Individual vs. Married Coverage

Getting married is an exciting, life-changing time that also means you have a few more freedoms in this country, like joining your spouse’s health plan. But outside the group market, where this is often the most beneficial, how much do you actually save when doubling up on a health insurance policy?

Having previously run a few quotes for married couples before really delving into this question, not much difference was evident between those rates and simply paying for separate plans.

Health reform provisions helped to change this question a bit, as gender is no longer a rating factor and cannot affect your premiums. Before the law took effect, women in most states were charged more for coverage, unless they were some of the few that sold plans on equal terms.

Other factors, such as age, location and tobacco use will be applied to your plan. The number of people on a health plan (two in this case) also affect your rates, but is two people on one plan cheaper than two people buying their own plans?

 

Buying a Policy Together

 

Married Health Insurance Plan Case Study

First, we considered general rate fluctuations across the country. Before 2014, insurers on the West Coast and a few other states, like New York and Massachusetts, didn’t rate men and women differently. This made coverage more expensive for everyone.

In this pre-health reform example, quotes were run for a 35-year-old, male-female married couple living in Columbus. As Columbus was one of the least expensive major cities in which to buy health insurance at the time (2012), the prices can be considered a representation of low-to-average health plan prices in modern day America.

Columbus was a good example of men and women’s plans being priced differently, like most states before the Affordable Care Act. (Ironically, immediately after the ACA took effect, Columbus became one of the most expensive cities for individual coverage.)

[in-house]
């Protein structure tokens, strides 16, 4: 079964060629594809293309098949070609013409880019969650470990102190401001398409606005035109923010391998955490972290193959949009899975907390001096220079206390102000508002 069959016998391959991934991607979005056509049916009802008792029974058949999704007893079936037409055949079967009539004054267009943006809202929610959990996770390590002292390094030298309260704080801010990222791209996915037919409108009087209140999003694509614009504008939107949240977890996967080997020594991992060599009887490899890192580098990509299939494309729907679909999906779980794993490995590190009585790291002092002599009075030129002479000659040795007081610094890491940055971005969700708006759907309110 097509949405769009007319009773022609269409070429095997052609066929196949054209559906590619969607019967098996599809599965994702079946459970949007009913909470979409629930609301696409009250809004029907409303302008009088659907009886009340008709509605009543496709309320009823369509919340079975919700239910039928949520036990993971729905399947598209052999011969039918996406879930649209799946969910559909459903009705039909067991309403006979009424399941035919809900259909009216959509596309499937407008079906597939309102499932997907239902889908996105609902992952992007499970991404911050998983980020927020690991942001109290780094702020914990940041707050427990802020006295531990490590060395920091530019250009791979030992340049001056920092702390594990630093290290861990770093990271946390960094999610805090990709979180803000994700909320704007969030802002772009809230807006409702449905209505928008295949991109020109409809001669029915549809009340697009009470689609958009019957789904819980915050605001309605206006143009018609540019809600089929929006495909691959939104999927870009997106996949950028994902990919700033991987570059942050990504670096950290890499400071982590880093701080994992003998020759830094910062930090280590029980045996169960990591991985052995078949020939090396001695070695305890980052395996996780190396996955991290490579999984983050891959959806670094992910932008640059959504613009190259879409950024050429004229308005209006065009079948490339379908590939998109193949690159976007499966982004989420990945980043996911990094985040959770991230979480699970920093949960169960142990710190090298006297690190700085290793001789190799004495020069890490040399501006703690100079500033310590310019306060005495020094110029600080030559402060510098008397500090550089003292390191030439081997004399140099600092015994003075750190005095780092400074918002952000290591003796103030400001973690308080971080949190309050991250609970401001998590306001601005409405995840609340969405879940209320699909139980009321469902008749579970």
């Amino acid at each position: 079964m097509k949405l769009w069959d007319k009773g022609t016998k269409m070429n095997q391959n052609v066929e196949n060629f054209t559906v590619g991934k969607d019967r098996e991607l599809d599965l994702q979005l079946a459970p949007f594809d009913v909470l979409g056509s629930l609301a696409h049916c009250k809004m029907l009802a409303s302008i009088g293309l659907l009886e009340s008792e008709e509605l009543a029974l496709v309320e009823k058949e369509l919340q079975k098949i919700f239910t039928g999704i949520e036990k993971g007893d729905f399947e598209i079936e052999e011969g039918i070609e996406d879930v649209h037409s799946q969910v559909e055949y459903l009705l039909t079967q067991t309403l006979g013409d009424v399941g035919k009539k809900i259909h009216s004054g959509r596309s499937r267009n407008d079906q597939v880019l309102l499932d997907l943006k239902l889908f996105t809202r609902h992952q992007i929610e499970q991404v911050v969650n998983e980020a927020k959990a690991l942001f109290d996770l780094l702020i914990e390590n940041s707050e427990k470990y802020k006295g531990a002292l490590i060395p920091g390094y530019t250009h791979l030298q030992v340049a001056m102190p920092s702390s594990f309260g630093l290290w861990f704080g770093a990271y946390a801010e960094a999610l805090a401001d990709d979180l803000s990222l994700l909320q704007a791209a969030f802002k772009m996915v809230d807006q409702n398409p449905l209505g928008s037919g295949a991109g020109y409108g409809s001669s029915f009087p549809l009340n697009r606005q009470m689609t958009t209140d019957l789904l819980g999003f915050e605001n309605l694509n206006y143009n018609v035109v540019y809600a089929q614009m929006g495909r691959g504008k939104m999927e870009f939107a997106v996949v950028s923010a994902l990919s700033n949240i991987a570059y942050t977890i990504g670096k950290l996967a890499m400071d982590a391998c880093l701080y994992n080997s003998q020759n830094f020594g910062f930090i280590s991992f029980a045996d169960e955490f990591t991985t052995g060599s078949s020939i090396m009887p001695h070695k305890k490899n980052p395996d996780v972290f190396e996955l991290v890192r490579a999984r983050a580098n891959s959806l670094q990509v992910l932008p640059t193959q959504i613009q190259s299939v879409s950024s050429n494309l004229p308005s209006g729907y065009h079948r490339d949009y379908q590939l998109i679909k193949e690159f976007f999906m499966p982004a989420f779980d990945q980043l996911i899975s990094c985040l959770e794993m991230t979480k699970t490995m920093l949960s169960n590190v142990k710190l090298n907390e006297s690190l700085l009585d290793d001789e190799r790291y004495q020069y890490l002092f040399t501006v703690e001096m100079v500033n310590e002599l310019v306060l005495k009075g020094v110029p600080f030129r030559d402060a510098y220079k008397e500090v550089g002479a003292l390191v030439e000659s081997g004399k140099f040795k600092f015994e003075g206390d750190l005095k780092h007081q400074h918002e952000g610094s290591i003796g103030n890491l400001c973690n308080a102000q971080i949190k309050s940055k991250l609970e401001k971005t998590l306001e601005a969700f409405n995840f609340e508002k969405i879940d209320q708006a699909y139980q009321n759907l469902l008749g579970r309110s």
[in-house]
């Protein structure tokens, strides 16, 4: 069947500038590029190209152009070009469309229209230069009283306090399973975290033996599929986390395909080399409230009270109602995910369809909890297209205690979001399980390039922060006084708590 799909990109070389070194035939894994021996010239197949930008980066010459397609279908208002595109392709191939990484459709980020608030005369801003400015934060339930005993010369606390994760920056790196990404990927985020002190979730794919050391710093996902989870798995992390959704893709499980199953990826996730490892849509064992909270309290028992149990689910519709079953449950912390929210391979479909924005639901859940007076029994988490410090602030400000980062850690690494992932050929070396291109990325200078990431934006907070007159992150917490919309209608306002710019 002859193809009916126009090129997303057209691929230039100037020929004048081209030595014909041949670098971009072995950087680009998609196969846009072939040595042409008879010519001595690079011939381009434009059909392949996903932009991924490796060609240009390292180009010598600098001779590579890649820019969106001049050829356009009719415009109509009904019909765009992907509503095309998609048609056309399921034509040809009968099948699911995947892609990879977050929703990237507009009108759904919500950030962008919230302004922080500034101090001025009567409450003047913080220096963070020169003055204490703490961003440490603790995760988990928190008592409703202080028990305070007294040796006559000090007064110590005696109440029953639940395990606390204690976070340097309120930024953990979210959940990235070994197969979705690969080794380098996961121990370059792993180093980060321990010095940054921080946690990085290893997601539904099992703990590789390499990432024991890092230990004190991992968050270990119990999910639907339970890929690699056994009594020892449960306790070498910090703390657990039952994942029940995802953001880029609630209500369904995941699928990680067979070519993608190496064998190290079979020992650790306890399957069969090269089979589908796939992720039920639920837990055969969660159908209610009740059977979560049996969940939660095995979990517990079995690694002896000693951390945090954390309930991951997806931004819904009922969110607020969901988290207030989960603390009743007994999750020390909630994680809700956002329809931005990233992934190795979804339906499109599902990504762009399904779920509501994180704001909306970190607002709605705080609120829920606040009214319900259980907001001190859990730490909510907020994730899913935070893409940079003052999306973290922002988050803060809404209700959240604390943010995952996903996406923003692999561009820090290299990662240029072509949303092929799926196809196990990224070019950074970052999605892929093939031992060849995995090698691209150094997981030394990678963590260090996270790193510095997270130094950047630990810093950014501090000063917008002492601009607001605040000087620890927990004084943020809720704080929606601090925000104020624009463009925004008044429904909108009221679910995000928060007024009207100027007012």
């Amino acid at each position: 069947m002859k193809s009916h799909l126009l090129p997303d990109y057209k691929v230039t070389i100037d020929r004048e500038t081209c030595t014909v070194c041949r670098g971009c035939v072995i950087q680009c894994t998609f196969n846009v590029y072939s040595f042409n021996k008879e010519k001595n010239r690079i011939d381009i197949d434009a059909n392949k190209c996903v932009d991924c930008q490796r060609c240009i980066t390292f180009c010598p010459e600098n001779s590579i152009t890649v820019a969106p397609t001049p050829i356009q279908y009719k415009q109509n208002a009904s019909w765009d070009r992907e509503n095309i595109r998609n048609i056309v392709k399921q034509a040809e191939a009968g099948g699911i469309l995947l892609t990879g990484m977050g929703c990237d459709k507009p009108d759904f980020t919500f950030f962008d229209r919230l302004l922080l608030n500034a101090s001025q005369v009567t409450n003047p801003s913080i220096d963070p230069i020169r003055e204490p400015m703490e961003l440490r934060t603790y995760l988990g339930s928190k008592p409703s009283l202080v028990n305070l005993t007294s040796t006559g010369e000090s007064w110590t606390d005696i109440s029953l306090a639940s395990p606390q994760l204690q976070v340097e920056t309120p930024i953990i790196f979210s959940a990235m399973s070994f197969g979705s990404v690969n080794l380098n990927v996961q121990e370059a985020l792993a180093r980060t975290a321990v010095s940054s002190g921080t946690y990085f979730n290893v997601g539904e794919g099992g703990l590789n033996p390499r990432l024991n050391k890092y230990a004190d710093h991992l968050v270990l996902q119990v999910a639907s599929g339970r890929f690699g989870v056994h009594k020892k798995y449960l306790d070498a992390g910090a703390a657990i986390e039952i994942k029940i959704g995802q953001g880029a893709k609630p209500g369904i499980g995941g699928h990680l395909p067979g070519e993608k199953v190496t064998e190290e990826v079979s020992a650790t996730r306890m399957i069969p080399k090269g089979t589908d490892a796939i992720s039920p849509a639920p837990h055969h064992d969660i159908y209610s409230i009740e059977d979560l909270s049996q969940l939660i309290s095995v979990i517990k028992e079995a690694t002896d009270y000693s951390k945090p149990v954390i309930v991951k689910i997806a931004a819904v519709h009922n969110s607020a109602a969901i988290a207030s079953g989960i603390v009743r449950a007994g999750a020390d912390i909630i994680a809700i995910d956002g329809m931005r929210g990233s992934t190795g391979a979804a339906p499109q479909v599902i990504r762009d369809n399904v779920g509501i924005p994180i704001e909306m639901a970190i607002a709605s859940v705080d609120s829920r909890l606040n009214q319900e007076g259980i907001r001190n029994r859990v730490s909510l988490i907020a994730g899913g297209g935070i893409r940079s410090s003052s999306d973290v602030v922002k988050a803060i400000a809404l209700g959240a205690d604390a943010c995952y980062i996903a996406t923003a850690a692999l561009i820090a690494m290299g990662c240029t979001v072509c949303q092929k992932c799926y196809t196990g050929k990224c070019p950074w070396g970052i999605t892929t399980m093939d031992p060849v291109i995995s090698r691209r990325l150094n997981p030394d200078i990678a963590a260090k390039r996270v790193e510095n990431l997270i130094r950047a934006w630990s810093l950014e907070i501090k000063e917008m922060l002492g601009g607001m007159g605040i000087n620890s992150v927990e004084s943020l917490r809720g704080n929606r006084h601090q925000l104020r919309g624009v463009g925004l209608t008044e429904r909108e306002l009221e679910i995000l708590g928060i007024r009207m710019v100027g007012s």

Considering this couple wants the most out of their health plan for their money, we set the deductible at $2500 and chose plans with twenty percent coinsurance, and gave preference to unlimited office visits. With these elements in mind, we selected the top three options from the available insurers and evaluated costs for the couple together and separately.

 

Married Quote

 

 

Male Individual Quote

 

 

Female Individual Quote

 

 

Analysis

First, we take a look at plans purchased as a unit. The most affordable plan is $228 per month, meaning each person would pay $114. This is going to be a less expensive option for the wife, in this case. By splitting the bill as a couple she would save $20 per month on the IHC plan, though her husband would be paying more than if he purchased the same plan on his own. In this case, buying a plan together is a better choice for total spending.

To find the methodology behind these plans’ pricing, if any, we check the next plan from United for the same properties. Divided between each spouse, this Copay plan costs them $129.50 each per month.

With this plan as a pair, the wife saves even more money compared to buying the UHO plan on her own, and the husband still spends more, but only by $7. If they chose the Medical Mutual option, the husband might prefer getting his own plan, as sharing equal costs would be $30 more for him. In each of these instances, it’s more economical for the female applicant to buy a plan with her spouse than to buy her own plan.

Prior to Obamacare, which would make costs the same for both husband and wife in this example, the married plan saves more money. Total spending for each to have their own plan from IHC, the least expensive option in the city, would cost a total of $241 compared to the married special of $228.

When shopping for health insurance, it is entirely up to you and your spouse how you wish to pay, the coverage you prefer, and if you even want the same plan in the first place. Certain couples have different health needs, and therefore the same plan may not be fitting for both parties.

Some of us don’t like wearing matching outfits, and the same goes for health insurance. Individual health insurance allows you to be an individual, or a matching couple, whichever suits your lifestyle best.